Every cell of your body depends on a steady supply of nutrients to maintain normal function. Considering that all those nutrients pass through your digestive system, it makes sense that having a healthy gut is critically important for your overall health.
At his practice in Deerfield Beach, Florida, Michael H. Tarlowe, MD, helps patients keep their digestive systems healthy with treatments and health screenings tailored to their needs. If you want to help your gut stay healthy, these eight tips can help.
While a little alcohol may be OK, drinking too much or drinking on a regular basis can disrupt your bowel’s “microbiome,” the colonies of good microorganisms that aid in digestion and bowel function. Over time, alcohol can lead to bowel irritation and inflammation.
Many fermented foods are rich in “good” bacteria that promote a happy gut. Sauerkraut, yogurt, kimchi, and kombucha are popular fermented foods and drinks rich in these tiny, supportive organisms.
Yogurt is perhaps the most widely available fermented food, but beware: A lot of yogurt products are sweetened, which can “cancel out” the benefits from the beneficial bacteria and even lead to weight gain. Not all yogurt products contain live bacteria, so look for the words “live cultures” on the label.
Fiber includes the bulk your bowel needs to keep moving regularly. Choose fiber-rich foods, like whole grains, nuts, beans, cauliflower, and green beans, to help “bulk-up” your stool and keep your bowel functioning well, while helping to prevent painful hemorrhoids and constipation.
What’s more, fiber is also a fave food of many of those helpful bacteria in your intestine. When you eat lots of fiber, you help your gut balance its natural colonies of good microorganisms for optimal bowel health.
Smoking is bad for your health in so many ways, so it comes as no surprise that it affects your digestion, too. In fact, smoking affects just about every aspect of digestion, increasing your risks of stomach ulcers, reflux disease, liver disease, Crohn’s disease, pancreatitis, and colon cancer. It can also interfere with the treatment of these diseases.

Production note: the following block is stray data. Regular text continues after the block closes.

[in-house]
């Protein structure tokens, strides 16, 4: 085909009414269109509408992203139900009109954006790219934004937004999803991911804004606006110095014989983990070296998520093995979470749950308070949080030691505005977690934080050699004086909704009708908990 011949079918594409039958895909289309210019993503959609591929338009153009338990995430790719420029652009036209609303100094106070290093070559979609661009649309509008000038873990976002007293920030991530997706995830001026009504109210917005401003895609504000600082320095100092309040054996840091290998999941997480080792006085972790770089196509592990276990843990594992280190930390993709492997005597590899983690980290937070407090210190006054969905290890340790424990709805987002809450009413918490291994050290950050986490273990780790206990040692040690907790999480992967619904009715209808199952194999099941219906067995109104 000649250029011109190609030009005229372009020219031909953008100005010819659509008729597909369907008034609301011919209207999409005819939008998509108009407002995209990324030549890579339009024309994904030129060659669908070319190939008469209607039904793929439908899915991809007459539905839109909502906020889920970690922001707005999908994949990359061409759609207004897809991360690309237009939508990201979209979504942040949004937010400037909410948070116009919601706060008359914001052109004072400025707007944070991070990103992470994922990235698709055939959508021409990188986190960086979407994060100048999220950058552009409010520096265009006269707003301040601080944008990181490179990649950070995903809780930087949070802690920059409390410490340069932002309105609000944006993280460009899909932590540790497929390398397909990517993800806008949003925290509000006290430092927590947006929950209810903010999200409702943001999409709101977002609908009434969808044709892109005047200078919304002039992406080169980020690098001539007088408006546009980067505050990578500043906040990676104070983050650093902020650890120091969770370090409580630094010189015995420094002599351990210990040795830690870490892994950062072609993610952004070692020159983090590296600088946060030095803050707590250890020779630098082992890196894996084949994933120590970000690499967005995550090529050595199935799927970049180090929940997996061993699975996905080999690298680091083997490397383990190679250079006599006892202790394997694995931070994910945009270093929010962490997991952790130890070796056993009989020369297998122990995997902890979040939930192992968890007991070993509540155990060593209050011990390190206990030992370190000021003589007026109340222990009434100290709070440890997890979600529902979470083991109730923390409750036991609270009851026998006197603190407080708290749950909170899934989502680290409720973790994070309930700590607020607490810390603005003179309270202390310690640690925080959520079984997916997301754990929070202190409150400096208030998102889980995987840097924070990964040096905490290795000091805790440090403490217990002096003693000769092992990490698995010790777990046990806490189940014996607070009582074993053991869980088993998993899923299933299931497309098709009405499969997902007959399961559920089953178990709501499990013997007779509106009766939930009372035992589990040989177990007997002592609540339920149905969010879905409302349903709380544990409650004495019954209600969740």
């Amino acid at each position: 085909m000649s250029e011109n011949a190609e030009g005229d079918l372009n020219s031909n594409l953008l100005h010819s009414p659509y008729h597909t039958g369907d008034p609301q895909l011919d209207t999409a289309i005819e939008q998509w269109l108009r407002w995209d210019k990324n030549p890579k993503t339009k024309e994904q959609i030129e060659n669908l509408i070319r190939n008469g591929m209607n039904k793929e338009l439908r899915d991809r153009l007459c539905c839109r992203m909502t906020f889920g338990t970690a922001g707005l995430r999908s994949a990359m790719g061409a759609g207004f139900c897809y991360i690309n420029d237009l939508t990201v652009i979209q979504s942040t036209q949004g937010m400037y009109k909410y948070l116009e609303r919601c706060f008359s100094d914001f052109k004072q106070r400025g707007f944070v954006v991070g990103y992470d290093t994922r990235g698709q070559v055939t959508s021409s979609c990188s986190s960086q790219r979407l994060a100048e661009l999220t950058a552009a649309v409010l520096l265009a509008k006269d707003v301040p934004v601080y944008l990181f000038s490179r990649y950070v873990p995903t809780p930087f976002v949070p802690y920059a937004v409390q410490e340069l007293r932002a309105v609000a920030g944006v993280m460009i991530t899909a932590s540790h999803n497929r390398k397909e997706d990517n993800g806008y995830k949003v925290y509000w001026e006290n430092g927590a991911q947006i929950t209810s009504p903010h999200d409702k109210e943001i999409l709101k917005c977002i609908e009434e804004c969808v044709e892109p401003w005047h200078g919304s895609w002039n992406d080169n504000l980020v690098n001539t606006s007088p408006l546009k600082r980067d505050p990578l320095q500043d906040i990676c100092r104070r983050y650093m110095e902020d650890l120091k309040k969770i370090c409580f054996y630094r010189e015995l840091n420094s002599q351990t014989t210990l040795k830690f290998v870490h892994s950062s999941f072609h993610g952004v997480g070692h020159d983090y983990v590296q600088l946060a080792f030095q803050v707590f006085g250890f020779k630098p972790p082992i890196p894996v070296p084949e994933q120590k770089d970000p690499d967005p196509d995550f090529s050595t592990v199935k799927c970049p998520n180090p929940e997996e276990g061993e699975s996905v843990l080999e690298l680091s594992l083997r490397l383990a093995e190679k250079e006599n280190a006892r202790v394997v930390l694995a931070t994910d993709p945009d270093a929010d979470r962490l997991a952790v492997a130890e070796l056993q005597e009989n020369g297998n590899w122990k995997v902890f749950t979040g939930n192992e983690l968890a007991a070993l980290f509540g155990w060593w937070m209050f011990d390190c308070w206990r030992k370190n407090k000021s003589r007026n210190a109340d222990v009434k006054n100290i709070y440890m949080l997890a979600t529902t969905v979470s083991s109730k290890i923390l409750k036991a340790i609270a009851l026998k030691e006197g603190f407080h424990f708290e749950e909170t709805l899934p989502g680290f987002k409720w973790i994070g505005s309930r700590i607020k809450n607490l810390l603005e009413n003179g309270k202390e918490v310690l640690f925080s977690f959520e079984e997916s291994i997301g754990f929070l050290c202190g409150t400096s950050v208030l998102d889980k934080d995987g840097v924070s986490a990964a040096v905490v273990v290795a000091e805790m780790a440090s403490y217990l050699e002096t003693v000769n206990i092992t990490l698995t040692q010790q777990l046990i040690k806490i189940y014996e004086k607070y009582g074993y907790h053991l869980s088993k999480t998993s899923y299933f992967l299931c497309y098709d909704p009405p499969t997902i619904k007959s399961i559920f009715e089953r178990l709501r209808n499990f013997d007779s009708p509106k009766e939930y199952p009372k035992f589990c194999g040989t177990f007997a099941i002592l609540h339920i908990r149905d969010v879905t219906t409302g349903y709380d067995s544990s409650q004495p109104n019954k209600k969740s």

Everybody knows what it means to have butterflies in your stomach when you feel a little nervous. But when it comes to anxiety, those jittery feelings in your tummy are just the tip of the iceberg.
Stress increases your gut’s motility, which is one reason why diarrhea is a common side effect of stress. It also increases bowel secretions, and over time, that can take a toll on your gut bacteria, too.
Regular physical activity keeps your digestive system moving, which in turn aids in normal digestion. Plus, getting regular exercise keeps your gut bacteria healthy, and it also supports microorganism diversity, which means your bowel benefits from having different types of healthy bacteria to promote optimal gut function.
Every day, the average American adult consumes about 17 teaspoons of added sugars. All that sugar increases your risks of lots of health problems, including obesity, diabetes, and heart disease. It can also wreak havoc with your gut.
That’s because even though you may like sugar, your gut bacteria do not. If you think you can get around the problem by adding artificial sweeteners, think again: Artificial sweeteners also disrupt your gut microbiome, which means you can still have bowel problems regardless of which type of sweetener you use.
Watching what you eat, getting more exercise, and managing stress can take some effort, so here’s an easy, no-brainer way to help your bowel stay healthy: Get some sleep. Sleep affects your gut function and health in several ways.
At a basic level, lack of sleep increases stress, which we know affects gut function and the tiny microorganisms that support a healthy gut. And, if you’re stressed, you’re also more likely to reach for unhealthy foods that take a further toll on gut health.
Lack of good-quality sleep can increase your risks and symptoms of gastroesophageal reflux disease, irritable bowel syndrome, and chronic indigestion, and it may increase symptoms of inflammatory bowel disease, too. Ideally, you should aim for at least seven hours of sleep each night — and for added “points,” some data suggest sleeping on your left side helps your gut function better while you snooze.
If you’re having digestive issues, don’t ignore them — even mild symptoms could be a sign of serious underlying problems. To learn what’s causing your symptoms or to find out what other steps you can take to support a healthy gut, call 954-256-1842 or book an appointment online with Dr. Tarlowe today.